A post two years in the making
Brené Brown talks a lot about being vulnerable and open-hearted. It’s an essential practice to cultivate when you want to make “daring greatly” a part of who you are and how you show up in the world.
I couldn’t agree more. See, this post (and the trip I took that inspired it) has really been two years in the making.
For the past two years, there has been a lot of loss and upheaval in my life. Through it all, I’ve shown up and held my business down. But, I want to be vulnerable with you, Reader, and tell you: it hasn’t been easy. And I am burnt out.
Maybe you’ve had this feeling before. Maybe you’re going through it now. If you are, I want to tell you something:
You are not alone. And, there is a way “out” — the way out is through.
For me, getting through it meant taking a solo trip.
Usually, people reach out when their nerves and heart is as frayed as mine. But, I thought, let’s flip the script. I actually just want to be quiet and alone. There’s a weird avoidance going on in our culture to being “alone” — apparently, it’s painful and you want to avoid it at all costs.
Untrue. There’s a difference between being isolated (which is unhealthy) and reveling in quiet solitude. My trip to Portugal is about the latter… Needless to say, I learned some life lessons and had a few days of essential quiet time.
While I’ve been to Toronto a few times, hopping “across the pond,” as they call it, felt way more transformative. After a while, North American cities tend to blur together. But Europe…well Europe is different and distinctive and I craved a change of scenery. And man, oh man, did I get it!
Solo travel means, among other things, the freedom to have my own schedule. I woke up when I wanted and went where my heart took me. (The only tough part about being alone was opening a bottle of wine, which I don’t normally do.) Aside from that, I was able to do everything I wanted with ease. It was glorious!
My destination was the Algarve region of Portugal, which is in the south. I first landed in Lisbon with a long layover, so I popped out of the airport for a few hours to walk around and experience the city. I took the metro to one part of town to find a vegan restaurant. It was closed when I arrived, so I wandered around the busy streets for a bit, and found this gorgeous scene.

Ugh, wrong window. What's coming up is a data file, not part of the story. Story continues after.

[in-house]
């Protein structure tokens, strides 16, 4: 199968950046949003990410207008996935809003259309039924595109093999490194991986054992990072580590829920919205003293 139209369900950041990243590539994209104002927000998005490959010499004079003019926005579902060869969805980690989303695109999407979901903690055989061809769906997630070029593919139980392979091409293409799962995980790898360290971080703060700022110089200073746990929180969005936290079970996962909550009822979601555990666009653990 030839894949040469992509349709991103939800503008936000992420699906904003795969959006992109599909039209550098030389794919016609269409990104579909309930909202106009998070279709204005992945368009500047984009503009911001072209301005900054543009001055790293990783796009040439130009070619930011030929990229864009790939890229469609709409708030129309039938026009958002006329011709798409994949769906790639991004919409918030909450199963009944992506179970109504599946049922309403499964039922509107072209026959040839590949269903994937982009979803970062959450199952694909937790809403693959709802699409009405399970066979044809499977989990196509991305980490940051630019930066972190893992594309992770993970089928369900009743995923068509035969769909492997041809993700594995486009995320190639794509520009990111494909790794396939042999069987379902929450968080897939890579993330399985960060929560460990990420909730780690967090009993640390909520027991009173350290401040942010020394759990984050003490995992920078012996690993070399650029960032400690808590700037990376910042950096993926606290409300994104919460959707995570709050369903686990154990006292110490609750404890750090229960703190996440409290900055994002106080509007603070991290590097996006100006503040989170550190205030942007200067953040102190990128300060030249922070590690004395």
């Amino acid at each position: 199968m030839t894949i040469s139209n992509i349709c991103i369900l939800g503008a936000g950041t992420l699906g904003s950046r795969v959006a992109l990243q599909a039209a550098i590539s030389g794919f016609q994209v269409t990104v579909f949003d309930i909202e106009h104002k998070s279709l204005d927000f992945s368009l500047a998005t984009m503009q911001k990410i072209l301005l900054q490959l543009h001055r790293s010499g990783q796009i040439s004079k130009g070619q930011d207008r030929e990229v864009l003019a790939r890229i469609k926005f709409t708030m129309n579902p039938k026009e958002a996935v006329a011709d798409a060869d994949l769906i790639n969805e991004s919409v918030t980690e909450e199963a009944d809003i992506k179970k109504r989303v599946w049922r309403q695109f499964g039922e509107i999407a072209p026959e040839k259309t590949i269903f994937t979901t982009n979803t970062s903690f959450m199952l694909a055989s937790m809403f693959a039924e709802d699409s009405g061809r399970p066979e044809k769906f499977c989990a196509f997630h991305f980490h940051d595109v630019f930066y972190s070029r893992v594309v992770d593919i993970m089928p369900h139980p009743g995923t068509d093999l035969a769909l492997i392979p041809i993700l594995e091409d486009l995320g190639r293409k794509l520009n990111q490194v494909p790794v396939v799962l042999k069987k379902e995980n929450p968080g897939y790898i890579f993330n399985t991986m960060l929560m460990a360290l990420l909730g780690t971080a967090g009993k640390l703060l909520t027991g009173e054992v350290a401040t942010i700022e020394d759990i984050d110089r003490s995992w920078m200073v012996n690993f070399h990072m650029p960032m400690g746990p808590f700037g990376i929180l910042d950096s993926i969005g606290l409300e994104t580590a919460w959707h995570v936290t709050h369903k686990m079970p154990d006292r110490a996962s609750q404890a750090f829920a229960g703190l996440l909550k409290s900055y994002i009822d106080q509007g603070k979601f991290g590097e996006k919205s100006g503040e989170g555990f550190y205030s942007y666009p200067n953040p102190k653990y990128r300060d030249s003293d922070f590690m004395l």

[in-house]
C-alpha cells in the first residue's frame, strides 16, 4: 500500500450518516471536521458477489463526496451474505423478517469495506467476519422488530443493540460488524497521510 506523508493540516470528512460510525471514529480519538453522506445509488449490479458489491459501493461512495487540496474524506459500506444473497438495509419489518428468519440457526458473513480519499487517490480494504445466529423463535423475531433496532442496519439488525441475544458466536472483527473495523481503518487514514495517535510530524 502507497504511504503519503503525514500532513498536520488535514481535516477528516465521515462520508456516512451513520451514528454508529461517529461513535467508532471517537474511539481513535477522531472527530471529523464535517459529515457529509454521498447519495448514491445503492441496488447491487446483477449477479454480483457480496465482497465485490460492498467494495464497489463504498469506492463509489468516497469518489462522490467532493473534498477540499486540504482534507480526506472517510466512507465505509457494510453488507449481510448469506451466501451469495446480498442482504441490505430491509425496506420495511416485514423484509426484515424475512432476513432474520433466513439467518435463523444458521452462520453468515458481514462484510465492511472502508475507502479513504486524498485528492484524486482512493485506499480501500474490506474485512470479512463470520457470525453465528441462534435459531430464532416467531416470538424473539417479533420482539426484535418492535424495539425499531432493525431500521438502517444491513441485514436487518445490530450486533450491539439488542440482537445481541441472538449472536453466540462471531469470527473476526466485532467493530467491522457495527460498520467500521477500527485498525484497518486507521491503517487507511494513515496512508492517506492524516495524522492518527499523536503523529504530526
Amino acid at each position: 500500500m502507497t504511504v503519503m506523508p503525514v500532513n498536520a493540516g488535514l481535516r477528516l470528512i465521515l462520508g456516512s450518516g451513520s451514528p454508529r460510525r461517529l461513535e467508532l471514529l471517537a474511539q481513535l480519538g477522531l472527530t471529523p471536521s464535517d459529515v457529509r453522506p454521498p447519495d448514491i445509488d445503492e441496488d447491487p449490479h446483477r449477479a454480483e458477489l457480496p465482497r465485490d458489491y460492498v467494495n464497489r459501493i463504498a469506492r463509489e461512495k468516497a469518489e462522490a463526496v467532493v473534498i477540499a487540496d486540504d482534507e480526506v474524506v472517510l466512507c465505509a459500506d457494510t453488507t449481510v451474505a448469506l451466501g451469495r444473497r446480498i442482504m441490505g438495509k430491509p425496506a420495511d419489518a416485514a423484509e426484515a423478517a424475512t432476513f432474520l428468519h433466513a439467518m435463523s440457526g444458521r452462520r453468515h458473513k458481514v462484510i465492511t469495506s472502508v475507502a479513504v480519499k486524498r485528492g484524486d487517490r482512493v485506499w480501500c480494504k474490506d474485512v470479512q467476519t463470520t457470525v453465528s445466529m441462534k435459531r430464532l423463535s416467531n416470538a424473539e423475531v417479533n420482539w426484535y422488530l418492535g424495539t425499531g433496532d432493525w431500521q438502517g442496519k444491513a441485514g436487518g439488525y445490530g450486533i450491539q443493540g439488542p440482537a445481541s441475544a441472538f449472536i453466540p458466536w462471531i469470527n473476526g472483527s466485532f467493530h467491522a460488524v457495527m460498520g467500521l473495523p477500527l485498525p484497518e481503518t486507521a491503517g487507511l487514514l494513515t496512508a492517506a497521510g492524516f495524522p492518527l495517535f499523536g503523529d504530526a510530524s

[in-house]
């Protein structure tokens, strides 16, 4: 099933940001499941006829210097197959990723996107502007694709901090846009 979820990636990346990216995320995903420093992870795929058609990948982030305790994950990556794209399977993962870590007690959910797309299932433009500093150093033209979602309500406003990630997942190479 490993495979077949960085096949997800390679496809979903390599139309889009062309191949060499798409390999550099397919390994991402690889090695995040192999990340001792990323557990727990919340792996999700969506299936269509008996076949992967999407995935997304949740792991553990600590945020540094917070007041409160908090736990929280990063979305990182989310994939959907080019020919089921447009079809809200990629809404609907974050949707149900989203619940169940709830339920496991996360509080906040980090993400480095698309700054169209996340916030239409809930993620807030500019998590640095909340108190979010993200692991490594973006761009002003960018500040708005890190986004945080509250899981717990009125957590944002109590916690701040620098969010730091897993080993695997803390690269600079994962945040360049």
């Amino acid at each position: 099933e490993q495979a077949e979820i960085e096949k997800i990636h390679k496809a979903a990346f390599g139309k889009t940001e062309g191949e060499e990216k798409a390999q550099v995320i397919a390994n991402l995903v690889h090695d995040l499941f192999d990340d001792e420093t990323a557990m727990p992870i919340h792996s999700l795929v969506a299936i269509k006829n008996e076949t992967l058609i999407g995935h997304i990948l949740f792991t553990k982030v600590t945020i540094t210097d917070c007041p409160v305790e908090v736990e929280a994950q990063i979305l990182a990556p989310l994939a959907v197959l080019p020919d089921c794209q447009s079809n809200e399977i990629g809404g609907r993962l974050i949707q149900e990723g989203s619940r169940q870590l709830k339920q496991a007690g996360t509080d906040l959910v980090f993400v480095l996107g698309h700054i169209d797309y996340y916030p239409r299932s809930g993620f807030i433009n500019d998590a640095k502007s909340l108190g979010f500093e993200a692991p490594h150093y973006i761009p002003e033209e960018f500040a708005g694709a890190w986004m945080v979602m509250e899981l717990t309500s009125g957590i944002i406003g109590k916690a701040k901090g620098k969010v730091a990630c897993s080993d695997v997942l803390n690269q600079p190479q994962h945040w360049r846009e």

I became obsessed with that purple tree, which I found everywhere!
After a delicious lunch, back to the airport for my flight south to find my Airbnb in Olhão.
Olhão is a little fishing town, which was perfect. I had learned a little Portuguese, but there were enough tourists that everyone spoke English.
From Olhão, I could go anywhere I wanted. I took a ferry out to the beach on Armona Island. One day, I took the train to Portimão to go kayaking in sea caves!
A few years ago, I went kayaking in Dubrovnik, Croatia. It was a magical, life-changing experience, so I made sure to find another opportunity to kayak on open water. This kayaking trip in Portugal was so fun! The guides hooked up all the kayakers in a long train of boats and towed us out of the harbor. I was in the back and got splashed and bounced around like a kid on an inner tube behind a speed boat, but I loved every minute of it!
At night, I would make my pasta dinner with fresh vegetables from the farmer’s market, and eat dinner on my balcony.
Then, I would stroll through the streets, looking at the shops and listening to music pour out of bars. I stopped and had a good chat with the moon (more about that soon).
Follow me on Instagram @terramilo for more pics of this amazing adventure.
Would I travel alone again? Yes! (In fact, I might just say, it’s the only way to travel :p) Would you? Share your solo travel stories with me in the comments below.